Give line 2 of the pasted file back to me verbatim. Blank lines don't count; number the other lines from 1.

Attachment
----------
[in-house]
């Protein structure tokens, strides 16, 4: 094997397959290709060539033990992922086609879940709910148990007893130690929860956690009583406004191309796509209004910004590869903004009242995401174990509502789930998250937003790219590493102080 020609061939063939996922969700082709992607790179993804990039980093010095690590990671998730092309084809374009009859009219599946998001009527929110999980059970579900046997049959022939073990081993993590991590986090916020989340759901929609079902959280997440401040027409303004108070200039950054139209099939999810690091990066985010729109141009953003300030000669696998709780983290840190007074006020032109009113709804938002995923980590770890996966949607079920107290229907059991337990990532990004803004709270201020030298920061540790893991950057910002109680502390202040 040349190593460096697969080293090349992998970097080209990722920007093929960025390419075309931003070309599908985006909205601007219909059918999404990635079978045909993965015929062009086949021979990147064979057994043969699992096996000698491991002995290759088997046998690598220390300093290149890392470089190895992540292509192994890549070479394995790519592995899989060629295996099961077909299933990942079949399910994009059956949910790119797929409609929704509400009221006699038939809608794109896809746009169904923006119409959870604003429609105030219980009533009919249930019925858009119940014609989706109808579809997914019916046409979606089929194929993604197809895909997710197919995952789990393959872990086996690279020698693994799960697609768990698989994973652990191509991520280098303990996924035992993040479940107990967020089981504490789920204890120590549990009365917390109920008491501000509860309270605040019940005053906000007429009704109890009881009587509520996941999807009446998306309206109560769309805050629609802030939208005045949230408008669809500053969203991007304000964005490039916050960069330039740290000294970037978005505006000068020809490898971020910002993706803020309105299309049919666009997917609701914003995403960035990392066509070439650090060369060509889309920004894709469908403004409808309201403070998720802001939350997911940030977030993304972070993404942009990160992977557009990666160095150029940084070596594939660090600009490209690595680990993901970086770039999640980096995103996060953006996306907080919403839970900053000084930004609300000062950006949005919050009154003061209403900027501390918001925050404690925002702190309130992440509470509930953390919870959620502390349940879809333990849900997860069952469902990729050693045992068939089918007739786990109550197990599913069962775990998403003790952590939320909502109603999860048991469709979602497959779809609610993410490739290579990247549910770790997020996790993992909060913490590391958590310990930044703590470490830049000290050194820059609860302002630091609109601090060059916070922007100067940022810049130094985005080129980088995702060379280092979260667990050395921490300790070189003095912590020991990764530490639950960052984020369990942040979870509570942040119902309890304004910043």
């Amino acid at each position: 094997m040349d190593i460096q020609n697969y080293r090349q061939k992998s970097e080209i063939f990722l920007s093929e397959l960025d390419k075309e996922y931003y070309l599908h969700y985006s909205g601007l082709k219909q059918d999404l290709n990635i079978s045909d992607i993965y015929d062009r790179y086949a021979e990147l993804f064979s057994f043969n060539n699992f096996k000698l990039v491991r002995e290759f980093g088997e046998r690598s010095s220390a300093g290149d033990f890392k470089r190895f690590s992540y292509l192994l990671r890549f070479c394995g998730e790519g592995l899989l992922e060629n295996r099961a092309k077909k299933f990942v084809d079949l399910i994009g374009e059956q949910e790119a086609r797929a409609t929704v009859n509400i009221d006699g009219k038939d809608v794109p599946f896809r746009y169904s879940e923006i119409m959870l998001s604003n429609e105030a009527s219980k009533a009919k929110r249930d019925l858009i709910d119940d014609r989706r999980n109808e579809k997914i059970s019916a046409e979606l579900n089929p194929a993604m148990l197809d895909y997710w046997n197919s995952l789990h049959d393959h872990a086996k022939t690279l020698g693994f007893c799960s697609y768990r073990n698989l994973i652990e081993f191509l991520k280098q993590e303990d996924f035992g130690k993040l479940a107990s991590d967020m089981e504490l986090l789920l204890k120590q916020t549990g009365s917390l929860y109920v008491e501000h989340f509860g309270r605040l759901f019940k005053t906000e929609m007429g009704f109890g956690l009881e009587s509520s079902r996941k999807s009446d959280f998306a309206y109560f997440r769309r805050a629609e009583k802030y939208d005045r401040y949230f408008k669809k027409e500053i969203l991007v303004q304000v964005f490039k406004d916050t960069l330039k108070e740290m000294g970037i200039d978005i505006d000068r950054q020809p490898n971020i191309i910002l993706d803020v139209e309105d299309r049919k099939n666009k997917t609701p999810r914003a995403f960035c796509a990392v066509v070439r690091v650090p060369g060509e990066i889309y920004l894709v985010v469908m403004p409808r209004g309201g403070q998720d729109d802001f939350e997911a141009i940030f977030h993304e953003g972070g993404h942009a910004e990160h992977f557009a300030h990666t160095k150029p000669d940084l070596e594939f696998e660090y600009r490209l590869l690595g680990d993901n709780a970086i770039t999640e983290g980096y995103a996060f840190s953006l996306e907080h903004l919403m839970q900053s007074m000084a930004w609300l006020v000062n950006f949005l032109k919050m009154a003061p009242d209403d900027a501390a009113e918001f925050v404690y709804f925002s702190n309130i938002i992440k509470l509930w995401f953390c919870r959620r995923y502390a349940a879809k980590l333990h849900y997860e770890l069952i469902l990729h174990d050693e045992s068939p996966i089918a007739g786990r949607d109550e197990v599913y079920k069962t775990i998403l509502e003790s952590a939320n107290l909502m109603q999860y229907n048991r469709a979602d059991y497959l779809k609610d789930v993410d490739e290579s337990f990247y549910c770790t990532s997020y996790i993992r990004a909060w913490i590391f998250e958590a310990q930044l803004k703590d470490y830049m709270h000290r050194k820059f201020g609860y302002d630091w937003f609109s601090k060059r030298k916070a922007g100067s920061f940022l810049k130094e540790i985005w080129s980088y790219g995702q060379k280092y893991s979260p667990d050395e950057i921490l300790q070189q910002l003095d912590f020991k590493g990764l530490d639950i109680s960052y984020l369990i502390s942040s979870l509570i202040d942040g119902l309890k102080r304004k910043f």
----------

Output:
């Protein structure tokens, strides 16, 4: 094997397959290709060539033990992922086609879940709910148990007893130690929860956690009583406004191309796509209004910004590869903004009242995401174990509502789930998250937003790219590493102080 020609061939063939996922969700082709992607790179993804990039980093010095690590990671998730092309084809374009009859009219599946998001009527929110999980059970579900046997049959022939073990081993993590991590986090916020989340759901929609079902959280997440401040027409303004108070200039950054139209099939999810690091990066985010729109141009953003300030000669696998709780983290840190007074006020032109009113709804938002995923980590770890996966949607079920107290229907059991337990990532990004803004709270201020030298920061540790893991950057910002109680502390202040 040349190593460096697969080293090349992998970097080209990722920007093929960025390419075309931003070309599908985006909205601007219909059918999404990635079978045909993965015929062009086949021979990147064979057994043969699992096996000698491991002995290759088997046998690598220390300093290149890392470089190895992540292509192994890549070479394995790519592995899989060629295996099961077909299933990942079949399910994009059956949910790119797929409609929704509400009221006699038939809608794109896809746009169904923006119409959870604003429609105030219980009533009919249930019925858009119940014609989706109808579809997914019916046409979606089929194929993604197809895909997710197919995952789990393959872990086996690279020698693994799960697609768990698989994973652990191509991520280098303990996924035992993040479940107990967020089981504490789920204890120590549990009365917390109920008491501000509860309270605040019940005053906000007429009704109890009881009587509520996941999807009446998306309206109560769309805050629609802030939208005045949230408008669809500053969203991007304000964005490039916050960069330039740290000294970037978005505006000068020809490898971020910002993706803020309105299309049919666009997917609701914003995403960035990392066509070439650090060369060509889309920004894709469908403004409808309201403070998720802001939350997911940030977030993304972070993404942009990160992977557009990666160095150029940084070596594939660090600009490209690595680990993901970086770039999640980096995103996060953006996306907080919403839970900053000084930004609300000062950006949005919050009154003061209403900027501390918001925050404690925002702190309130992440509470509930953390919870959620502390349940879809333990849900997860069952469902990729050693045992068939089918007739786990109550197990599913069962775990998403003790952590939320909502109603999860048991469709979602497959779809609610993410490739290579990247549910770790997020996790993992909060913490590391958590310990930044703590470490830049000290050194820059609860302002630091609109601090060059916070922007100067940022810049130094985005080129980088995702060379280092979260667990050395921490300790070189003095912590020991990764530490639950960052984020369990942040979870509570942040119902309890304004910043």